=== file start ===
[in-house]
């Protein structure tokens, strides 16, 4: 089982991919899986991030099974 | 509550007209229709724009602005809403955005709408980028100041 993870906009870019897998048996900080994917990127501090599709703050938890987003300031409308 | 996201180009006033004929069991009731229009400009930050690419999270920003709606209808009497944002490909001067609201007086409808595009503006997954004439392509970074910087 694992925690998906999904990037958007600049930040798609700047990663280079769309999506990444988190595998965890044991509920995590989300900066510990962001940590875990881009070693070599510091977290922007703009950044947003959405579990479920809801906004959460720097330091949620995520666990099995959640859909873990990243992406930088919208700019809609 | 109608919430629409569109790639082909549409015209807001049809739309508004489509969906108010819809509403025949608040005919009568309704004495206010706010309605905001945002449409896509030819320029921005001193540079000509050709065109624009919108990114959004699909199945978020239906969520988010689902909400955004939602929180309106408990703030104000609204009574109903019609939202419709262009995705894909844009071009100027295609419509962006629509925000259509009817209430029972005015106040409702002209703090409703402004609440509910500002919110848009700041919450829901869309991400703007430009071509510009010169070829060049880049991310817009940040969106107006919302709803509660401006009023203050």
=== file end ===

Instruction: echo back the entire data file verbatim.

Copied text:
[in-house]
């Protein structure tokens, strides 16, 4: 089982991919899986991030099974 | 509550007209229709724009602005809403955005709408980028100041 993870906009870019897998048996900080994917990127501090599709703050938890987003300031409308 | 996201180009006033004929069991009731229009400009930050690419999270920003709606209808009497944002490909001067609201007086409808595009503006997954004439392509970074910087 694992925690998906999904990037958007600049930040798609700047990663280079769309999506990444988190595998965890044991509920995590989300900066510990962001940590875990881009070693070599510091977290922007703009950044947003959405579990479920809801906004959460720097330091949620995520666990099995959640859909873990990243992406930088919208700019809609 | 109608919430629409569109790639082909549409015209807001049809739309508004489509969906108010819809509403025949608040005919009568309704004495206010706010309605905001945002449409896509030819320029921005001193540079000509050709065109624009919108990114959004699909199945978020239906969520988010689902909400955004939602929180309106408990703030104000609204009574109903019609939202419709262009995705894909844009071009100027295609419509962006629509925000259509009817209430029972005015106040409702002209703090409703402004609440509910500002919110848009700041919450829901869309991400703007430009071509510009010169070829060049880049991310817009940040969106107006919302709803509660401006009023203050």